static void BigInt_Multiply(tBigInt * pResult, const tBigInt & lhs, tU32 rhs)
{
    // perform long multiplication
    tU32 carry = 0;			
    tU32 *pResultCur = pResult->m_blocks;
    const tU32 *pLhsCur = lhs.m_blocks;
    const tU32 *pLhsEnd = lhs.m_blocks + lhs.m_length;
    for ( ; pLhsCur != pLhsEnd; ++pLhsCur, ++pResultCur )
    {
        tU64 product = (tU64)(*pLhsCur) * rhs + carry;
        *pResultCur = (tU32)(product & 0xFFFFFFFF);
        carry = product >> 32;
    }

    // if there is a remaining carry, grow the array
    if (carry != 0)
    {
        // grow the array
        RJ_ASSERT(lhs.m_length + 1 <= c_BigInt_MaxBlocks);
        *pResultCur = (tU32)carry;
        pResult->m_length = lhs.m_length + 1;
    }
    else
    {
        pResult->m_length = lhs.m_length;
    }
}

//******************************************************************************
// result = in * 2
//******************************************************************************
static void BigInt_Multiply2(tBigInt * pResult, const tBigInt &in)
{
    // shift all the blocks by one
    tU32 carry = 0;
    
    tU32 *pResultCur = pResult->m_blocks;
    const tU32 *pLhsCur = in.m_blocks;
    const tU32 *pLhsEnd = in.m_blocks + in.m_length;
    for ( ; pLhsCur != pLhsEnd; ++pLhsCur, ++pResultCur )
    {
        tU32 cur = *pLhsCur;
        *pResultCur = (cur << 1) | carry;
        carry = cur >> 31;
    }

    if (carry != 0)
    {
        // grow the array
        RJ_ASSERT(in.m_length + 1 <= c_BigInt_MaxBlocks);
        *pResultCur = carry;
        pResult->m_length = in.m_length + 1;
    }
    else
    {
        pResult->m_length = in.m_length;
    }
}

//******************************************************************************
// result = result * 2
//******************************************************************************
static void BigInt_Multiply2(tBigInt * pResult)
{
    // shift all the blocks by one
    tU32 carry = 0;
    
    tU32 *pCur = pResult->m_blocks;
    tU32 *pEnd = pResult->m_blocks + pResult->m_length;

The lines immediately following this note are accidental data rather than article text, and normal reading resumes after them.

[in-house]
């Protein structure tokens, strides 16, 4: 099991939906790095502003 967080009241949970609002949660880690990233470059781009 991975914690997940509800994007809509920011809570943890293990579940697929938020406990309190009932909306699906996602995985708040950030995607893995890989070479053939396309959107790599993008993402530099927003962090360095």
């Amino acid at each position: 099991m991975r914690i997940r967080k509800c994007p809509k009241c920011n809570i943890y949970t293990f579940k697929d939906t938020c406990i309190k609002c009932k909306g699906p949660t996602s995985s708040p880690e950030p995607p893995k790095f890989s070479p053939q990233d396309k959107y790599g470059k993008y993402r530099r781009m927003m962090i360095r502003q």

for ( ; pCur != pEnd; ++pCur )
    {
        tU32 cur = *pCur;
        *pCur = (cur << 1) | carry;
        carry = cur >> 31;
    }

    if (carry != 0)
    {
        // grow the array
        RJ_ASSERT(pResult->m_length + 1 <= c_BigInt_MaxBlocks);
        *pCur = carry;
        ++pResult->m_length;
    }
}

//******************************************************************************
// result = result * 10
//******************************************************************************
static void BigInt_Multiply10(tBigInt * pResult)
{
    // multiply all the blocks
    tU64 carry = 0;
    
    tU32 *pCur = pResult->m_blocks;
    tU32 *pEnd = pResult->m_blocks + pResult->m_length;
    for ( ; pCur != pEnd; ++pCur )
    {
        tU64 product = (tU64)(*pCur) * 10ull + carry;
        (*pCur) = (tU32)(product & 0xFFFFFFFF);
        carry = product >> 32;
    }

    if (carry != 0)
    {
        // grow the array
        RJ_ASSERT(pResult->m_length + 1 <= c_BigInt_MaxBlocks);
        *pCur = (tU32)carry;
        ++pResult->m_length;
    }
}

 

Big Integer Exponentiation

We will be evaluating exponents with bases of 2 and 10. Raising 2 to a power is achievable with a simple bit shift, leaving raising 10 to a power as the only complicated case. We employ a set of lookup tables to improve performance. Rather than creating a giant lookup table that contains data for every possible exponent, we can instead split the exponent into powers of 2 creating a small table. Consider the case of evaluating \(10^{234}\). The number \(234\) can be broken down as \((128 + 64 + 32 + 8)\) which is equivalent to \((2^7 + 2^6 + 2^5 + 2^3)\). We can now rewrite \(10^{234}\) as \(\Large{10^{2^7} * 10^{2^6} * 10^{2^5} * 10^{2^3}}\). By making a lookup table for \(\Large{10^{2^x}}\), we can evaluate table[7] * table[6] * table[5] * table[3] to compute the result.